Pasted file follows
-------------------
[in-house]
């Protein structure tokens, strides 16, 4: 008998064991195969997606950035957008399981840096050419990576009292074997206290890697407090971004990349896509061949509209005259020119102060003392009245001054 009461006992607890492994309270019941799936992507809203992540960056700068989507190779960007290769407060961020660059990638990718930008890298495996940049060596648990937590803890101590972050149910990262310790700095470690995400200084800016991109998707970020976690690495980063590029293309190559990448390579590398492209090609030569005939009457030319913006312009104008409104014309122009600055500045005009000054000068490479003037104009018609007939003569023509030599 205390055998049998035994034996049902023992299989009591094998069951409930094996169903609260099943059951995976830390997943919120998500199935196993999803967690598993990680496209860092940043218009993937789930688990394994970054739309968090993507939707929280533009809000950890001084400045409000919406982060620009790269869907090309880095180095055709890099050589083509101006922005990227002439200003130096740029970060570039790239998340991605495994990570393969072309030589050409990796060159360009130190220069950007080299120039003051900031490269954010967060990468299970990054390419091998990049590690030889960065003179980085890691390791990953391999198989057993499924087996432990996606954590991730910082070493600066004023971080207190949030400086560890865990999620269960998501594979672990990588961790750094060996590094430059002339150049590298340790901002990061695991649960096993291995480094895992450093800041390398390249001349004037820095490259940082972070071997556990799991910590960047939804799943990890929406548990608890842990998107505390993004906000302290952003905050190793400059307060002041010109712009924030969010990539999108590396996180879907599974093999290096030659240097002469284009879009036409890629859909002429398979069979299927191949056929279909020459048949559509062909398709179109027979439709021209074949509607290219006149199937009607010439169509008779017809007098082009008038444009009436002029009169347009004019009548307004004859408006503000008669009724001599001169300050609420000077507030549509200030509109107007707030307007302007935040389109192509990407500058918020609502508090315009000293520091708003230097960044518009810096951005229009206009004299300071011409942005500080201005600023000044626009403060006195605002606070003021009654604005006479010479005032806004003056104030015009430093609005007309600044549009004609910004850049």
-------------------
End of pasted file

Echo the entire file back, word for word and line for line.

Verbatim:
[in-house]
């Protein structure tokens, strides 16, 4: 008998064991195969997606950035957008399981840096050419990576009292074997206290890697407090971004990349896509061949509209005259020119102060003392009245001054 009461006992607890492994309270019941799936992507809203992540960056700068989507190779960007290769407060961020660059990638990718930008890298495996940049060596648990937590803890101590972050149910990262310790700095470690995400200084800016991109998707970020976690690495980063590029293309190559990448390579590398492209090609030569005939009457030319913006312009104008409104014309122009600055500045005009000054000068490479003037104009018609007939003569023509030599 205390055998049998035994034996049902023992299989009591094998069951409930094996169903609260099943059951995976830390997943919120998500199935196993999803967690598993990680496209860092940043218009993937789930688990394994970054739309968090993507939707929280533009809000950890001084400045409000919406982060620009790269869907090309880095180095055709890099050589083509101006922005990227002439200003130096740029970060570039790239998340991605495994990570393969072309030589050409990796060159360009130190220069950007080299120039003051900031490269954010967060990468299970990054390419091998990049590690030889960065003179980085890691390791990953391999198989057993499924087996432990996606954590991730910082070493600066004023971080207190949030400086560890865990999620269960998501594979672990990588961790750094060996590094430059002339150049590298340790901002990061695991649960096993291995480094895992450093800041390398390249001349004037820095490259940082972070071997556990799991910590960047939804799943990890929406548990608890842990998107505390993004906000302290952003905050190793400059307060002041010109712009924030969010990539999108590396996180879907599974093999290096030659240097002469284009879009036409890629859909002429398979069979299927191949056929279909020459048949559509062909398709179109027979439709021209074949509607290219006149199937009607010439169509008779017809007098082009008038444009009436002029009169347009004019009548307004004859408006503000008669009724001599001169300050609420000077507030549509200030509109107007707030307007302007935040389109192509990407500058918020609502508090315009000293520091708003230097960044518009810096951005229009206009004299300071011409942005500080201005600023000044626009403060006195605002606070003021009654604005006479010479005032806004003056104030015009430093609005007309600044549009004609910004850049």